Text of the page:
Romans 5:19—If all are made righteous by Christ why aren’t all saved?
Problem: It is agreed by scholars that in Paul’s contrast between the “one” and the “many” here, that “many” means all. For the “many” were “made sinners” by the “one” (Adam’s) sin, and Paul had already concluded that “all have sinned [in Adam]” a few verses earlier (Rom. 5:12). But if all were “made sinners” means all actually became sinners, then why doesn’t all “will be made righteous” in the same verse mean that all will be saved? (Rom. 5:19)
Solution: There are two broad answers to this question—universalism and particularism. That is, those who claim this verse as proof that all people will eventually be saved and those who believe only some will be saved. Since the Bible clearly rejects universalism (see comments on Col. 1:20), we will focus here on the two general responses of particularists.
The Potential View: Some scholars believe Paul is simply referring to being “made righteous” by Christ’s death in a potential sense. That is to say, by the Cross all people are made savable, but not all people will be saved. Those who hold this position point to the fact that the parallel is not perfect, for we were “made sinners” in Adam without our personal free choice. Nevertheless, we cannot be “made righteous” in Christ without freely receiving the “gift” (5:16–17).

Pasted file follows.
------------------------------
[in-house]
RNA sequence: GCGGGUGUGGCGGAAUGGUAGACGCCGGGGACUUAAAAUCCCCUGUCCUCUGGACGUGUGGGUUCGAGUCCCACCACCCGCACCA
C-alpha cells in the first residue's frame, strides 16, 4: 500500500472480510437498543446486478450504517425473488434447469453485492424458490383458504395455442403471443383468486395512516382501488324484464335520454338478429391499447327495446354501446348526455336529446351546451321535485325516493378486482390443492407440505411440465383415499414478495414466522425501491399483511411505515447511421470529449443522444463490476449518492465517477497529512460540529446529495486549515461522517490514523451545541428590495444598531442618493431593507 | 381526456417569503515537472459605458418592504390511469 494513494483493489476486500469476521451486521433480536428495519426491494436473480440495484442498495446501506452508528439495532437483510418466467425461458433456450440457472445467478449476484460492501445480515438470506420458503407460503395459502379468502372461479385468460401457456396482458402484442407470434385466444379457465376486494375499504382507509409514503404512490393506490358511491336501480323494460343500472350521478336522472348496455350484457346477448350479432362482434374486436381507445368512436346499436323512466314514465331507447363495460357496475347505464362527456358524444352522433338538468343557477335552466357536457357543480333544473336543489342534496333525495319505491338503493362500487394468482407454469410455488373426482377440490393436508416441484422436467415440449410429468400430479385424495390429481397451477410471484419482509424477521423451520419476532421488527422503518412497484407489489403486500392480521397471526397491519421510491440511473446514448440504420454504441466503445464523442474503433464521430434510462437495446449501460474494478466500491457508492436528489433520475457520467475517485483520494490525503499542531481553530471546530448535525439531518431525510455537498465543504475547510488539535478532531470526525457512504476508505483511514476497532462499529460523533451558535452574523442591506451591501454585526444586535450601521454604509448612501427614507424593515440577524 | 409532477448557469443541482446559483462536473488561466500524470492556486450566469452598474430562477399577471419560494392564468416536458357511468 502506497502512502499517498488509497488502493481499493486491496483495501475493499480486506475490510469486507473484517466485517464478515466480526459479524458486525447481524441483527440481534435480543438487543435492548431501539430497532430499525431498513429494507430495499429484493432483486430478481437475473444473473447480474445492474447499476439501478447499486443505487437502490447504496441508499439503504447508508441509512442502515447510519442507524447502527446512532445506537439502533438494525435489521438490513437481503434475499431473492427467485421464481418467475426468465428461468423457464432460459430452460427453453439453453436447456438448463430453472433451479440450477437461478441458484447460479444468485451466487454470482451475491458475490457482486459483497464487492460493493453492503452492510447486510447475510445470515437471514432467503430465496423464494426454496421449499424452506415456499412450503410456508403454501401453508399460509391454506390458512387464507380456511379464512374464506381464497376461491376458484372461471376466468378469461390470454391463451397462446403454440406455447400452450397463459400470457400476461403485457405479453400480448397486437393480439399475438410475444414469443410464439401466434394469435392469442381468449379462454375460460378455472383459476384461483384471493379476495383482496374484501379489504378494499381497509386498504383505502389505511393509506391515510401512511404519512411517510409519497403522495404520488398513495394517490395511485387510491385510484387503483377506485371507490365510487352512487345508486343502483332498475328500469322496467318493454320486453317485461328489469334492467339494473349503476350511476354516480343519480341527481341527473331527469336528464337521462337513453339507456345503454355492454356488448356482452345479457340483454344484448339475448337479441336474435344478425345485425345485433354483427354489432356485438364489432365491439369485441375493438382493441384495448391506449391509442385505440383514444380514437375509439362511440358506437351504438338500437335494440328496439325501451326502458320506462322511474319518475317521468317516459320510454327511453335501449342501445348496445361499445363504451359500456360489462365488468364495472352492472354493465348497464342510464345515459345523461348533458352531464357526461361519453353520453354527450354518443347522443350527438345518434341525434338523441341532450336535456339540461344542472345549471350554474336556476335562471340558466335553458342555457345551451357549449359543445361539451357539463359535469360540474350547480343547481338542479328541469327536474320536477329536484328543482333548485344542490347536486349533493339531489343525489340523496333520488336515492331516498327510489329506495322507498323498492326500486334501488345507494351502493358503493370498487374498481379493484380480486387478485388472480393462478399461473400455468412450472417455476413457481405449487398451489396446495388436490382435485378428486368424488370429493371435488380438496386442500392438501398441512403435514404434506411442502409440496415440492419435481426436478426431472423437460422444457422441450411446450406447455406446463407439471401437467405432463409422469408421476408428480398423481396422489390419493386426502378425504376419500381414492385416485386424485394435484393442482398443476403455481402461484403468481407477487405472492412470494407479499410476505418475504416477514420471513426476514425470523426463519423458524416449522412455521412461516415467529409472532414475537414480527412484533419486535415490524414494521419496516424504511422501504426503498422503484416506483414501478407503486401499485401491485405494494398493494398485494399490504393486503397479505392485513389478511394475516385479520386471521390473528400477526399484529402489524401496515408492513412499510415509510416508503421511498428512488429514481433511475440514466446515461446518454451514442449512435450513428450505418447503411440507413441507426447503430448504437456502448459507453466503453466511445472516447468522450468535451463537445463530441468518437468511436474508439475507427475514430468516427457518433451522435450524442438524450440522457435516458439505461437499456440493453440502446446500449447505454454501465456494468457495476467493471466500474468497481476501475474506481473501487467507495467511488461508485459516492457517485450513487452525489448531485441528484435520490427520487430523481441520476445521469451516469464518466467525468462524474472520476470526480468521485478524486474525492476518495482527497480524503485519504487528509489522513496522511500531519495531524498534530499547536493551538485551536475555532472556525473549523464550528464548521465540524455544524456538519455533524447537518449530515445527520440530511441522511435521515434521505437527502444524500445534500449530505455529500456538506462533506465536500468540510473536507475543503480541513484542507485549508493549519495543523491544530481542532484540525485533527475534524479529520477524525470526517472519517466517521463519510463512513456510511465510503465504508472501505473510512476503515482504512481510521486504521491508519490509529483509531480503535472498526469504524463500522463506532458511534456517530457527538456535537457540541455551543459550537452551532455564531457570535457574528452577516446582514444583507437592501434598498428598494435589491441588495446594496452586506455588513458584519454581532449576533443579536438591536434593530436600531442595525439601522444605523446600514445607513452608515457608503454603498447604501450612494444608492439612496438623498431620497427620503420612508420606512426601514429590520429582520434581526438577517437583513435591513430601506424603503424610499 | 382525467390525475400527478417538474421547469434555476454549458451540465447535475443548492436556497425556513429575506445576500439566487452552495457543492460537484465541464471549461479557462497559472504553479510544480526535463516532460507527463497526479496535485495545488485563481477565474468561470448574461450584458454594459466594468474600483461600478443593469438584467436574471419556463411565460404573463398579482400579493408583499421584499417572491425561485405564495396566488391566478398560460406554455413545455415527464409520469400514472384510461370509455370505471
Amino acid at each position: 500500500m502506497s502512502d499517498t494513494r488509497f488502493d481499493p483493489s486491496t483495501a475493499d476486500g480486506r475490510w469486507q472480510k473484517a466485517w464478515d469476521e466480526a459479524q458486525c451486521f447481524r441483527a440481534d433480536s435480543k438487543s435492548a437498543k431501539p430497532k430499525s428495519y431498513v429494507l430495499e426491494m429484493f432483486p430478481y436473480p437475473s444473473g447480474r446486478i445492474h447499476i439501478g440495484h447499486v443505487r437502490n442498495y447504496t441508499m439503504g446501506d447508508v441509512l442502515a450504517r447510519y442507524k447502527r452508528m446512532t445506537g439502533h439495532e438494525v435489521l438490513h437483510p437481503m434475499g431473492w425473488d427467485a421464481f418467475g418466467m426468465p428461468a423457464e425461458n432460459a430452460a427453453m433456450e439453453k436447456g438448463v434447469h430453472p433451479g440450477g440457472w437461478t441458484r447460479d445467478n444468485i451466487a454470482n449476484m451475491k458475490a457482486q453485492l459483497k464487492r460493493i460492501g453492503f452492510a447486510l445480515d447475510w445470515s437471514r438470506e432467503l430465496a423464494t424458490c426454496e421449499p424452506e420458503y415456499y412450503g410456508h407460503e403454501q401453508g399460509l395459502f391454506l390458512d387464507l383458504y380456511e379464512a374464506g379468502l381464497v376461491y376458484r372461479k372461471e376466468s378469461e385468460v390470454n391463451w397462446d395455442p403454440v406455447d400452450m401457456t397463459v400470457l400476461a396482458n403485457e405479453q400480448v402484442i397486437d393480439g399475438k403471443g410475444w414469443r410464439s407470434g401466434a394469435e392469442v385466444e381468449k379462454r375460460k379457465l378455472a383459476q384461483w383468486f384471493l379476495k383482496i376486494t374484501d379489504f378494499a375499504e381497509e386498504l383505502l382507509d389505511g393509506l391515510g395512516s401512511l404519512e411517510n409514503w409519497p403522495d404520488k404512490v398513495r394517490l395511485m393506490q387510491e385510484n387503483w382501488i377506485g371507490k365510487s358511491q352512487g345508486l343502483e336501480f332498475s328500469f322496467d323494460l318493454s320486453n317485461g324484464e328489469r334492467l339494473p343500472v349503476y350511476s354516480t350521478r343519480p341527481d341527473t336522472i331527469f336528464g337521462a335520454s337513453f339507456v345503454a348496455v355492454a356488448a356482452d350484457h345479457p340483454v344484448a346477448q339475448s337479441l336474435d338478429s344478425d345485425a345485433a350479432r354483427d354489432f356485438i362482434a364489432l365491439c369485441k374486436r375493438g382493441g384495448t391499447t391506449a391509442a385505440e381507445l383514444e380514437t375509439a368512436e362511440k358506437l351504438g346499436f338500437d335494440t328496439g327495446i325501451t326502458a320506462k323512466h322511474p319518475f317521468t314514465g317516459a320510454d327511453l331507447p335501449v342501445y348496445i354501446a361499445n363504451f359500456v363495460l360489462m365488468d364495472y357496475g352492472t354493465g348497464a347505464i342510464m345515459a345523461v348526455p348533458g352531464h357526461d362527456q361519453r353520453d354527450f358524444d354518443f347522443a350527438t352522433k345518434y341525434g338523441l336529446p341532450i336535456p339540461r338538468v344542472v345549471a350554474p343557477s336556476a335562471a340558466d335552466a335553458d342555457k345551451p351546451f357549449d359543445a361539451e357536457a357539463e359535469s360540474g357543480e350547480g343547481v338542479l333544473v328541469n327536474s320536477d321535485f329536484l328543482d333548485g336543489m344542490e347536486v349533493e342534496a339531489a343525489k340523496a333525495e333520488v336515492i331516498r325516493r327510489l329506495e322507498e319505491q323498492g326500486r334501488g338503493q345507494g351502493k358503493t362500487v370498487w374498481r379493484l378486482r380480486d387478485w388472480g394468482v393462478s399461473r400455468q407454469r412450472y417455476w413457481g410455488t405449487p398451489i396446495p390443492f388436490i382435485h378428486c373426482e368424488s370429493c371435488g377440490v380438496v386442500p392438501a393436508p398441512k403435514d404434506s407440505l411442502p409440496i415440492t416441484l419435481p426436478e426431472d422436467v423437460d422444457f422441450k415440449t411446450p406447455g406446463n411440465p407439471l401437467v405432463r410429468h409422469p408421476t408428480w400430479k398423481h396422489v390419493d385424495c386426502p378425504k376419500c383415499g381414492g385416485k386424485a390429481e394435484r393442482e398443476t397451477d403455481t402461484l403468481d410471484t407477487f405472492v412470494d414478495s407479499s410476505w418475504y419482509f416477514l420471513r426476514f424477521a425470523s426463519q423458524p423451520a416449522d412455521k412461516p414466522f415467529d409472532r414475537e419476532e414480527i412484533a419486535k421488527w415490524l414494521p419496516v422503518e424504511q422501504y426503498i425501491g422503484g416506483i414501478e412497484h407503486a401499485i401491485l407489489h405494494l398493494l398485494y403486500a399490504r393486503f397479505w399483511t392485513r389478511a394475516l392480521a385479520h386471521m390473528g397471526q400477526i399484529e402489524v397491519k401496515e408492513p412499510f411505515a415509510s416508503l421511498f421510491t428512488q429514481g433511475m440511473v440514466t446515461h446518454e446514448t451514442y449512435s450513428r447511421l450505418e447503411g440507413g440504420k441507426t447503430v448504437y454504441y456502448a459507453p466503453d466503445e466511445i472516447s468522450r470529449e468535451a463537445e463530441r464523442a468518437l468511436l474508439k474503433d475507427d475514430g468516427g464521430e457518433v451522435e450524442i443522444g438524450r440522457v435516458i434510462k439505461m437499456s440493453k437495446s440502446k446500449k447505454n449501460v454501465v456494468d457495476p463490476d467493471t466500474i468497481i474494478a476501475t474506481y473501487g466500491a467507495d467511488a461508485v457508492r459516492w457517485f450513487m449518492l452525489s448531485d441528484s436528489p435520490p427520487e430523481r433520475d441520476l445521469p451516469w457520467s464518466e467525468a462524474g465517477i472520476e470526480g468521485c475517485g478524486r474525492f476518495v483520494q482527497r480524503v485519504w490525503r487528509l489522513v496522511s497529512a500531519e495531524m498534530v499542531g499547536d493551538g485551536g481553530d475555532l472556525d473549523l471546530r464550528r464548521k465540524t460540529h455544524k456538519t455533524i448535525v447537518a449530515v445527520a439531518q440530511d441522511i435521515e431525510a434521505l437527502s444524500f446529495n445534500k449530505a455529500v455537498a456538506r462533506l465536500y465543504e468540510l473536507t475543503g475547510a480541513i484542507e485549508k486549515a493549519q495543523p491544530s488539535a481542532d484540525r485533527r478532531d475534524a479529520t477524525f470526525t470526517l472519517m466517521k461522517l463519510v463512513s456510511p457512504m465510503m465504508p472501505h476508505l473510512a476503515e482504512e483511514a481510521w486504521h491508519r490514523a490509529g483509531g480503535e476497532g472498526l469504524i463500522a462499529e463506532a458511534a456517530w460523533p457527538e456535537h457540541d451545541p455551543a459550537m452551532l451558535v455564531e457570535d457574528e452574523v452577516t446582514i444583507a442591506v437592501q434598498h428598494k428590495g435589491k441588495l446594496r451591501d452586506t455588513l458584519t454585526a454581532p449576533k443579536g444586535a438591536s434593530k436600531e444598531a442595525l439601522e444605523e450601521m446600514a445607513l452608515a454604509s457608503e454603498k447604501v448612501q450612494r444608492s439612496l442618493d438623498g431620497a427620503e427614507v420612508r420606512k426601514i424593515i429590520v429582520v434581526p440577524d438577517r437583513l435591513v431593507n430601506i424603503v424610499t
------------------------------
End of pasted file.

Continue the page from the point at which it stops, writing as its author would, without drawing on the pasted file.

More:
The Judicial View: According to this position, all persons were “made sinners” and “made righteous” in the same sense—judicially. That is, both Christ and Adam were our legal representatives. And while in Adam all his race were before God made sinners officially, nonetheless, in Christ all are officially made righteous, though not actually and personally. And just as every person, when they come to the age of accountability (see comments on 2 Sam. 12:23 and Rom. 5:14), must personally sin to be personally guilty, even so everyone must personally accept Christ to be personally saved. Christ removed the official and judicial guilt that was imputed to the race because of Adam’s sin. This does not mean that everyone is actually saved, but only that they are no longer legally condemned.
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This excerpt is from When Critics Ask: A Popular Handbook on Bible Difficulties (Wheaton, Ill.: Victor Books, 1992). © 2014 Norman Geisler and Thomas Howe. All rights reserved. Used by permission. Click here to purchase this book.